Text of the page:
[0009] An additional embodiment of the present

inven-tion is a method of centrally managing distributed com-ponents and dynamically implementing configuration in-formation related to the distributed components in a dis-tributed enterprise application system. The method com-prises storing in a first computer system a central registry database including configuration information related to distributed components wherein the distributed compo-nents are located in remote computer systems and re-ceiving requests from the distributed components for configuration information updates. The method also comprises determining configuration changes to be im-plemented in response to the requests and modifying the central registry database to reflect at least a portion of the configuration changes. In addition, the method com-prises allocating the configuration changes to the

(3)

corre-5 10 15 20 25 30 35 40 45 50 55

sponding distributed components; and transferring the configuration changes to the corresponding distributed components wherein the configuration changes are im-plemented in the corresponding distributed components.

[0010] Another embodiment of the present invention

is a method of centrally managing distributed compo-nents and dynamically implementing configuration infor-mation related to the distributed components in a distrib-uted enterprise application system. The method compris-es storing in a first computer system a central registry database containing configuration information related to distributed components wherein the distributed compo-nents are located in remote computer systems and re-ceiving at the first computer system data translation and messaging configuration information from a configura-tion informaconfigura-tion input module wherein configuraconfigura-tion in-formation is accessed and modified by a user and sent to the first computer system. The method also comprises determining configuration information changes to be im-plemented in response to the messaging and data con-figuration information and modifying the central registry database to reflect at least a portion of the configuration changes. In addition, the method comprises allocating the configuration changes to corresponding distributed components located in remote computer systems and transferring the configuration changes to the correspond-ing distributed components wherein the configuration in-formation changes are implemented in the correspond-ing distributed components.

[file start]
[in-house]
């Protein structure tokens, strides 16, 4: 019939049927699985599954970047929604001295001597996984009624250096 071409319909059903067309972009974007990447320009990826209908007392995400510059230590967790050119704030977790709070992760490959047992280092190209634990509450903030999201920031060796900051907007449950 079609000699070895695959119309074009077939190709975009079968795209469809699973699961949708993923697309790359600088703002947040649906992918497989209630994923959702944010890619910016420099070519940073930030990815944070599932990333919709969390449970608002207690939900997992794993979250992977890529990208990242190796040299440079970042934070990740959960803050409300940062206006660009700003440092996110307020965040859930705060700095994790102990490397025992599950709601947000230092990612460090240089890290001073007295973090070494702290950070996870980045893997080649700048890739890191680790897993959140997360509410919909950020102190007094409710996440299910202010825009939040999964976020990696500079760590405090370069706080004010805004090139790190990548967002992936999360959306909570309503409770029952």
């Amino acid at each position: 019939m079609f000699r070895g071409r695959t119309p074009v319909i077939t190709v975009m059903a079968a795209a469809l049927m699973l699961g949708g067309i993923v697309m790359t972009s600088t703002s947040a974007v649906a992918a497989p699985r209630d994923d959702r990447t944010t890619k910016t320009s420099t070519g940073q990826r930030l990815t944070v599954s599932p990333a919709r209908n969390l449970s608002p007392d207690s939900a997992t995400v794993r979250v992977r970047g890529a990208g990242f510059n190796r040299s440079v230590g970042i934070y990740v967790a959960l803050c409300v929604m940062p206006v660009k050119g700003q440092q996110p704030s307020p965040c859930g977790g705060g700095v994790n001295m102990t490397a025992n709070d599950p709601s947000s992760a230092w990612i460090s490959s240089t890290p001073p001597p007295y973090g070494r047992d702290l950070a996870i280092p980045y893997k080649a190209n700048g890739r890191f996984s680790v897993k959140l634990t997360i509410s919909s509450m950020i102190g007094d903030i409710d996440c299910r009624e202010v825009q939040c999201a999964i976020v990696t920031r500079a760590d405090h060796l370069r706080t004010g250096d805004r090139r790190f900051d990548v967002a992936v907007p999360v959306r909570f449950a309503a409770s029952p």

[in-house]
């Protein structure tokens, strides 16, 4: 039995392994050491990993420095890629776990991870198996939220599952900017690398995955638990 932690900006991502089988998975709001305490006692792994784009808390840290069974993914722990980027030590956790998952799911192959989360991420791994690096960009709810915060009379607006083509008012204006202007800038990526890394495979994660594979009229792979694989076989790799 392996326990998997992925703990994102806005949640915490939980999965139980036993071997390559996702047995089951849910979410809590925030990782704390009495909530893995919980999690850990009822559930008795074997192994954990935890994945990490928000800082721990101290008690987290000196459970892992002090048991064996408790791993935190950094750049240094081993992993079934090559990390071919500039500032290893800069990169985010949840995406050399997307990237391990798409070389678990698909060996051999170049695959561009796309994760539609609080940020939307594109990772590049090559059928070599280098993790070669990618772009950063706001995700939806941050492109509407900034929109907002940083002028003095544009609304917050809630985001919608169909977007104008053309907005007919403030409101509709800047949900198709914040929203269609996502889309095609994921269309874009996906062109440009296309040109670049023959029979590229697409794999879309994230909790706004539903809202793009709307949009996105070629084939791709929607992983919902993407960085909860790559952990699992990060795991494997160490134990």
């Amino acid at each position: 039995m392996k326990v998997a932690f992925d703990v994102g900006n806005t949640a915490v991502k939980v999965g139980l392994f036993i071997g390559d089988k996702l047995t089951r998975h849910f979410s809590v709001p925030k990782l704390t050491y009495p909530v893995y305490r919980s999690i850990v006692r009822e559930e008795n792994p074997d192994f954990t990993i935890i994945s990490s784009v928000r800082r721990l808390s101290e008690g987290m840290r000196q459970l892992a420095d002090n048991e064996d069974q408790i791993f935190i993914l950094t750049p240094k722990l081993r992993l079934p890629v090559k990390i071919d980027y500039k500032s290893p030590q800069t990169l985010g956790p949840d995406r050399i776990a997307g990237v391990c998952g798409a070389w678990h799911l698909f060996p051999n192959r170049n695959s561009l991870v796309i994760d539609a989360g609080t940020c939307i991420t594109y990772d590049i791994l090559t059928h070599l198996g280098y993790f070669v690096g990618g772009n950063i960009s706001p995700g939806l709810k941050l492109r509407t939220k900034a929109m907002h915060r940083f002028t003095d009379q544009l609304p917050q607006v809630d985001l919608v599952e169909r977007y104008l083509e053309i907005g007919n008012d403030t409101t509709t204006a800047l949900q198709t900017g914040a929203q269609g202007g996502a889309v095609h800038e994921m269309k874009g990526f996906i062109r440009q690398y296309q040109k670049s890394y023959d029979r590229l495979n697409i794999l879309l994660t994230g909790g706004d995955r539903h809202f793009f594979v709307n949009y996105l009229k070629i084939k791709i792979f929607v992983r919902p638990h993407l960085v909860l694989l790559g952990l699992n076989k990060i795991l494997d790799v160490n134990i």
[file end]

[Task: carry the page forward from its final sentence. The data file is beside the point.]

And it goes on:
[0011] Another embodiment of the present invention

is a method of centrally managing distributed compo-nents and dynamically implementing configuration infor-mation related to the distributed components in a distrib-uted enterprise application system. The method compris-es storing in a first computer system a central registry database containing configuration information related to a first distributed component located in a first computer system and a second distributed component located in a second computer system and receiving requests from at least one of the first distributed component or the sec-ond distributed component configuration update re-quests. The method also comprises determining config-uration changes to be implemented in response to the requests and modifying the central registry database to reflect at least a portion of the configuration changes. In addition, the method comprises allocating the configura-tion changes to at least one of the first distributed com-ponent or the second distributed comcom-ponent and trans-ferring the configuration changes to at least one of the first distributed component or the second distributed component wherein the configuration changes are im-plemented on at least one of the first distributed compo-nent or the second distributed compocompo-nent.